50 Then he led them out as far as Bethany, and, lifting up his hands, he blessed them. 51 While he was blessing them, he withdrew from them and was carried up into heaven. 52 And they worshiped him, and returned to Jerusalem with great joy; 53 and they were continually in the temple blessing God.
19 The woman said to him, “Sir, I see that you are a prophet. 20 Our ancestors worshiped on this mountain, but you say that the place where people must worship is in Jerusalem.” 21 Jesus said to her, “Woman, believe me, the hour is coming when you will worship the Father neither on this mountain nor in Jerusalem. 22 You worship what you do not know; we worship what we know, for salvation is from the Jews. 23 But the hour is coming, and is now here, when the true worshipers will worship the Father in spirit and truth, for the Father seeks such as these to worship him. 24 God is spirit, and those who worship him must worship in spirit and truth.”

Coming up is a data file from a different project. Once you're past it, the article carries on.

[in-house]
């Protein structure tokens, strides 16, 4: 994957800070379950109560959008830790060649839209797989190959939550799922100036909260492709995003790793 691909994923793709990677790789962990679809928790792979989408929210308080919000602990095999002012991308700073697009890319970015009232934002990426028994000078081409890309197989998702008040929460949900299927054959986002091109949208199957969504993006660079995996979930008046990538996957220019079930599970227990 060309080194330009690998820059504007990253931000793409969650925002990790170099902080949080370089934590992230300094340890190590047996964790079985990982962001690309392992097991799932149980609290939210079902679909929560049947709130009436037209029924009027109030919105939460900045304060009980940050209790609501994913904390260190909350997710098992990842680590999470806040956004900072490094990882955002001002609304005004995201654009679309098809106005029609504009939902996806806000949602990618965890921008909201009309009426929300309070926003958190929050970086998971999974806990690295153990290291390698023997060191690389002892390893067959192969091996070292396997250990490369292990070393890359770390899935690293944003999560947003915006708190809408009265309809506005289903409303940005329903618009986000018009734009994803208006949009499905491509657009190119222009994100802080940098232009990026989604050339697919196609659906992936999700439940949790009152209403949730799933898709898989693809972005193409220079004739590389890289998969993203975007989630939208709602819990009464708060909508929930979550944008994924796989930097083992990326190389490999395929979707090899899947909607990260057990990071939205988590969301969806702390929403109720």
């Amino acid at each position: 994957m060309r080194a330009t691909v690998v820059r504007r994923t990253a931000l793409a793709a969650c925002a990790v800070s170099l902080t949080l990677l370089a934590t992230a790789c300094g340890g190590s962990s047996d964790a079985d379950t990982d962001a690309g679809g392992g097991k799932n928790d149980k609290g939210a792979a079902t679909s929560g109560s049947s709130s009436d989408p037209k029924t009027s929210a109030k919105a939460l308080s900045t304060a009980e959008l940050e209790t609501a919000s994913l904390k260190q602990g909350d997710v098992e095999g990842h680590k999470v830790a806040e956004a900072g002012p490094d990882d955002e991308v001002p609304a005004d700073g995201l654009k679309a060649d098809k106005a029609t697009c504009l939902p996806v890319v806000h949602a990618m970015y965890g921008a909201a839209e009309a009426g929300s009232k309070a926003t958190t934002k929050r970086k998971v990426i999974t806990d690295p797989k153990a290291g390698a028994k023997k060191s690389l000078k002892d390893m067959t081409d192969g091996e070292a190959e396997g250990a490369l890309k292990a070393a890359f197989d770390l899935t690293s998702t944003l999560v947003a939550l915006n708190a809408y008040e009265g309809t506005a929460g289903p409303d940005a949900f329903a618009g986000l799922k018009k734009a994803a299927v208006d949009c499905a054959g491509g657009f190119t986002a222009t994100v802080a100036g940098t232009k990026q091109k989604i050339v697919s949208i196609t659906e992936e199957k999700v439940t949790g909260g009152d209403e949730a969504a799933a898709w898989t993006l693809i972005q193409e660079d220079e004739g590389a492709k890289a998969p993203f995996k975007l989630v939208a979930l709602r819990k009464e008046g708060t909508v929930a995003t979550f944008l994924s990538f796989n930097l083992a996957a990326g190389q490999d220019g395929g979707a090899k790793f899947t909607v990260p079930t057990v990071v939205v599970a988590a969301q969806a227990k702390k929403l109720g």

For the past several weeks we’ve been talking about Worship here at First Presbyterian Church, using the acronym WORSHIP, which stands for Welcoming, Orderly, Reformed, Sacred, Honest, Intelligent, and Public.
Today, we’re focusing on the H, for Honest. And so I’m reminded of the story of the Honest Wife, who was on her way home one night with her husband, and the husband (who is driving) gets pulled over by the police. The officer tells the husband that he was stopped because his tail light was burned out, to which he replies, “I’m very sorry officer, I didn’t realize it was out, I’ll get it fixed right away.” Just then his wife speaks up and says, “I knew this would happen when I told you two days ago to get that light fixed.”